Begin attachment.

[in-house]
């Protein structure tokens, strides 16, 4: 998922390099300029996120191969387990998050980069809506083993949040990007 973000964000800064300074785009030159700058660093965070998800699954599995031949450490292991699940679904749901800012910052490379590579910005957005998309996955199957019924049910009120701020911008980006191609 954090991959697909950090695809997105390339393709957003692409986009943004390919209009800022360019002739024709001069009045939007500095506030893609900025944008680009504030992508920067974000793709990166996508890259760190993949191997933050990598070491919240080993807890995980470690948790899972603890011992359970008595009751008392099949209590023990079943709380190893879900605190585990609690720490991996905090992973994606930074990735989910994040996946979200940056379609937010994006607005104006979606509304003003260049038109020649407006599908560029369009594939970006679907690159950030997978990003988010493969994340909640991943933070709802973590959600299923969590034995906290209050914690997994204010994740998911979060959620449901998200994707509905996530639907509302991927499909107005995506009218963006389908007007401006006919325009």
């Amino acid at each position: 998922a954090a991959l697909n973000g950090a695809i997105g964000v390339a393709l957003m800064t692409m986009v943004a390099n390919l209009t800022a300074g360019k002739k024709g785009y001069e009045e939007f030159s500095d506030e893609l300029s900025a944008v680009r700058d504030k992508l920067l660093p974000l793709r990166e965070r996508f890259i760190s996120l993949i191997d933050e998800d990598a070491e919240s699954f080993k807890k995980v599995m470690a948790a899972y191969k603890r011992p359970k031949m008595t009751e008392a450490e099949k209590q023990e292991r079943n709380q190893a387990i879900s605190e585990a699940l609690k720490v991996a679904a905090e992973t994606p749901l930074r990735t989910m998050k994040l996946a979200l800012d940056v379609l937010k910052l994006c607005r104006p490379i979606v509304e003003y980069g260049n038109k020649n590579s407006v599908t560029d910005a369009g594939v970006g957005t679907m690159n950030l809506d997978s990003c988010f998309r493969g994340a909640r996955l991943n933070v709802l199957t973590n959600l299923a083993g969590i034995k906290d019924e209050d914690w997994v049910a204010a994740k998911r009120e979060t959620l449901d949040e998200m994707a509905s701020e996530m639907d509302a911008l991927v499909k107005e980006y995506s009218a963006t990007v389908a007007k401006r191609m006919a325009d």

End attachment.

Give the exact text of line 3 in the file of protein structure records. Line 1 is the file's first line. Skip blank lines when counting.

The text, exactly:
């Amino acid at each position: 998922a954090a991959l697909n973000g950090a695809i997105g964000v390339a393709l957003m800064t692409m986009v943004a390099n390919l209009t800022a300074g360019k002739k024709g785009y001069e009045e939007f030159s500095d506030e893609l300029s900025a944008v680009r700058d504030k992508l920067l660093p974000l793709r990166e965070r996508f890259i760190s996120l993949i191997d933050e998800d990598a070491e919240s699954f080993k807890k995980v599995m470690a948790a899972y191969k603890r011992p359970k031949m008595t009751e008392a450490e099949k209590q023990e292991r079943n709380q190893a387990i879900s605190e585990a699940l609690k720490v991996a679904a905090e992973t994606p749901l930074r990735t989910m998050k994040l996946a979200l800012d940056v379609l937010k910052l994006c607005r104006p490379i979606v509304e003003y980069g260049n038109k020649n590579s407006v599908t560029d910005a369009g594939v970006g957005t679907m690159n950030l809506d997978s990003c988010f998309r493969g994340a909640r996955l991943n933070v709802l199957t973590n959600l299923a083993g969590i034995k906290d019924e209050d914690w997994v049910a204010a994740k998911r009120e979060t959620l449901d949040e998200m994707a509905s701020e996530m639907d509302a911008l991927v499909k107005e980006y995506s009218a963006t990007v389908a007007k401006r191609m006919a325009d």